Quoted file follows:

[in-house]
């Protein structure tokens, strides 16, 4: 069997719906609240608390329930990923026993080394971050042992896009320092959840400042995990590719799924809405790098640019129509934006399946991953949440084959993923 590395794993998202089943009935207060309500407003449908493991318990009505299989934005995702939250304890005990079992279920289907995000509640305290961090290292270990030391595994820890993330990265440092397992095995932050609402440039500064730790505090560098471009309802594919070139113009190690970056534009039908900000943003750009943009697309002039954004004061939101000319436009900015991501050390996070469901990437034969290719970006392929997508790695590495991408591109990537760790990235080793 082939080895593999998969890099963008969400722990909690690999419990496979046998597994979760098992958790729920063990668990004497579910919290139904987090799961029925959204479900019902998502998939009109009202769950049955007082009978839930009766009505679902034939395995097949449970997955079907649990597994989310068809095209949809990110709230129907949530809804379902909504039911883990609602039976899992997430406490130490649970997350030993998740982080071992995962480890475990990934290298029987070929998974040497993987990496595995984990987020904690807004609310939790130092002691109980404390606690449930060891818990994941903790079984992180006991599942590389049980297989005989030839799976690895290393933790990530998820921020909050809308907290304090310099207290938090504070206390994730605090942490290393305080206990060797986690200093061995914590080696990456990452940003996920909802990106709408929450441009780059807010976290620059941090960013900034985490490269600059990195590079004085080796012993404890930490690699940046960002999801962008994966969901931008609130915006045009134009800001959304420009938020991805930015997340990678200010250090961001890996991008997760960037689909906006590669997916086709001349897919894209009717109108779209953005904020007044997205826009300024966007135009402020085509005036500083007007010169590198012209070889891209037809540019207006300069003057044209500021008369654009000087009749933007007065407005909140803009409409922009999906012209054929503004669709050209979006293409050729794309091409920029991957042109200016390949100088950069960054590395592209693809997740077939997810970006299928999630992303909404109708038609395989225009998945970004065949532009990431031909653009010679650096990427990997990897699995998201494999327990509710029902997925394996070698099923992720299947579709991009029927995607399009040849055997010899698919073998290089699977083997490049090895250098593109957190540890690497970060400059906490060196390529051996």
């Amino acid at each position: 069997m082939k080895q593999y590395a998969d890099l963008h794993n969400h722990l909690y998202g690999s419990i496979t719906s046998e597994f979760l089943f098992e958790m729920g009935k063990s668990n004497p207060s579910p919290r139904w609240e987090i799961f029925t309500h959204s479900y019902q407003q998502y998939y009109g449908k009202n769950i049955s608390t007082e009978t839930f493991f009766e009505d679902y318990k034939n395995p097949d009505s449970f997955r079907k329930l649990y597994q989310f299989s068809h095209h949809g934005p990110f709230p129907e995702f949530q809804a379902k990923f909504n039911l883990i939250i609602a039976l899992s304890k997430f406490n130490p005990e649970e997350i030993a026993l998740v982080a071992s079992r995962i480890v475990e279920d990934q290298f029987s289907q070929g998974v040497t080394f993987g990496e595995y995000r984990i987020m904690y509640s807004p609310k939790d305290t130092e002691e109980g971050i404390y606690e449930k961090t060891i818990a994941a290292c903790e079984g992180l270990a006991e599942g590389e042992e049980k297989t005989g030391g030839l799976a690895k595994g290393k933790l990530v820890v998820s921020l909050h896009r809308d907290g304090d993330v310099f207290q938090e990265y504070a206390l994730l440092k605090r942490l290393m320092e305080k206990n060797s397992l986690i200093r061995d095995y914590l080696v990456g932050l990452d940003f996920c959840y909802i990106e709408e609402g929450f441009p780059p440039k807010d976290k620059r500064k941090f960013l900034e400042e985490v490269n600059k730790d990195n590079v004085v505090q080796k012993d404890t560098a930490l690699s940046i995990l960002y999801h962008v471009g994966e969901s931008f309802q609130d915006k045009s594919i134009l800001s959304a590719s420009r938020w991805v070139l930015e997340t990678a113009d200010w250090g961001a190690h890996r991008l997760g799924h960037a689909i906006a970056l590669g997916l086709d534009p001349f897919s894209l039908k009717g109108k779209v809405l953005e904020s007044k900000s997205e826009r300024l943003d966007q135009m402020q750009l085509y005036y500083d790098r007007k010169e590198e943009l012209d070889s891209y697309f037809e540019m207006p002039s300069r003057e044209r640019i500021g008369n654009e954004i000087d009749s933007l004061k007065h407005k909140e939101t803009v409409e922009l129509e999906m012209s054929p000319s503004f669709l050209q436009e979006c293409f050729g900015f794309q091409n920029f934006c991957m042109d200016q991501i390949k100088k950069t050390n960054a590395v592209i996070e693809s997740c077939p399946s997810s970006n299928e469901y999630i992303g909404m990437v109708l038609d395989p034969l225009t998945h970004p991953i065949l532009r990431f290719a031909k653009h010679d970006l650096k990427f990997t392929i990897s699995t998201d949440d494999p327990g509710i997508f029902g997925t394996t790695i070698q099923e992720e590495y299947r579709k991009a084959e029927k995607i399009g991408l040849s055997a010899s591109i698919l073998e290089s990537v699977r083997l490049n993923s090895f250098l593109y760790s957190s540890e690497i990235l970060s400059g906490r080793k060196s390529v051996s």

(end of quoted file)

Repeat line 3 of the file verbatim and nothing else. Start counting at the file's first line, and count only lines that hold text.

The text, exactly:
């Amino acid at each position: 069997m082939k080895q593999y590395a998969d890099l963008h794993n969400h722990l909690y998202g690999s419990i496979t719906s046998e597994f979760l089943f098992e958790m729920g009935k063990s668990n004497p207060s579910p919290r139904w609240e987090i799961f029925t309500h959204s479900y019902q407003q998502y998939y009109g449908k009202n769950i049955s608390t007082e009978t839930f493991f009766e009505d679902y318990k034939n395995p097949d009505s449970f997955r079907k329930l649990y597994q989310f299989s068809h095209h949809g934005p990110f709230p129907e995702f949530q809804a379902k990923f909504n039911l883990i939250i609602a039976l899992s304890k997430f406490n130490p005990e649970e997350i030993a026993l998740v982080a071992s079992r995962i480890v475990e279920d990934q290298f029987s289907q070929g998974v040497t080394f993987g990496e595995y995000r984990i987020m904690y509640s807004p609310k939790d305290t130092e002691e109980g971050i404390y606690e449930k961090t060891i818990a994941a290292c903790e079984g992180l270990a006991e599942g590389e042992e049980k297989t005989g030391g030839l799976a690895k595994g290393k933790l990530v820890v998820s921020l909050h896009r809308d907290g304090d993330v310099f207290q938090e990265y504070a206390l994730l440092k605090r942490l290393m320092e305080k206990n060797s397992l986690i200093r061995d095995y914590l080696v990456g932050l990452d940003f996920c959840y909802i990106e709408e609402g929450f441009p780059p440039k807010d976290k620059r500064k941090f960013l900034e400042e985490v490269n600059k730790d990195n590079v004085v505090q080796k012993d404890t560098a930490l690699s940046i995990l960002y999801h962008v471009g994966e969901s931008f309802q609130d915006k045009s594919i134009l800001s959304a590719s420009r938020w991805v070139l930015e997340t990678a113009d200010w250090g961001a190690h890996r991008l997760g799924h960037a689909i906006a970056l590669g997916l086709d534009p001349f897919s894209l039908k009717g109108k779209v809405l953005e904020s007044k900000s997205e826009r300024l943003d966007q135009m402020q750009l085509y005036y500083d790098r007007k010169e590198e943009l012209d070889s891209y697309f037809e540019m207006p002039s300069r003057e044209r640019i500021g008369n654009e954004i000087d009749s933007l004061k007065h407005k909140e939101t803009v409409e922009l129509e999906m012209s054929p000319s503004f669709l050209q436009e979006c293409f050729g900015f794309q091409n920029f934006c991957m042109d200016q991501i390949k100088k950069t050390n960054a590395v592209i996070e693809s997740c077939p399946s997810s970006n299928e469901y999630i992303g909404m990437v109708l038609d395989p034969l225009t998945h970004p991953i065949l532009r990431f290719a031909k653009h010679d970006l650096k990427f990997t392929i990897s699995t998201d949440d494999p327990g509710i997508f029902g997925t394996t790695i070698q099923e992720e590495y299947r579709k991009a084959e029927k995607i399009g991408l040849s055997a010899s591109i698919l073998e290089s990537v699977r083997l490049n993923s090895f250098l593109y760790s957190s540890e690497i990235l970060s400059g906490r080793k060196s390529v051996s």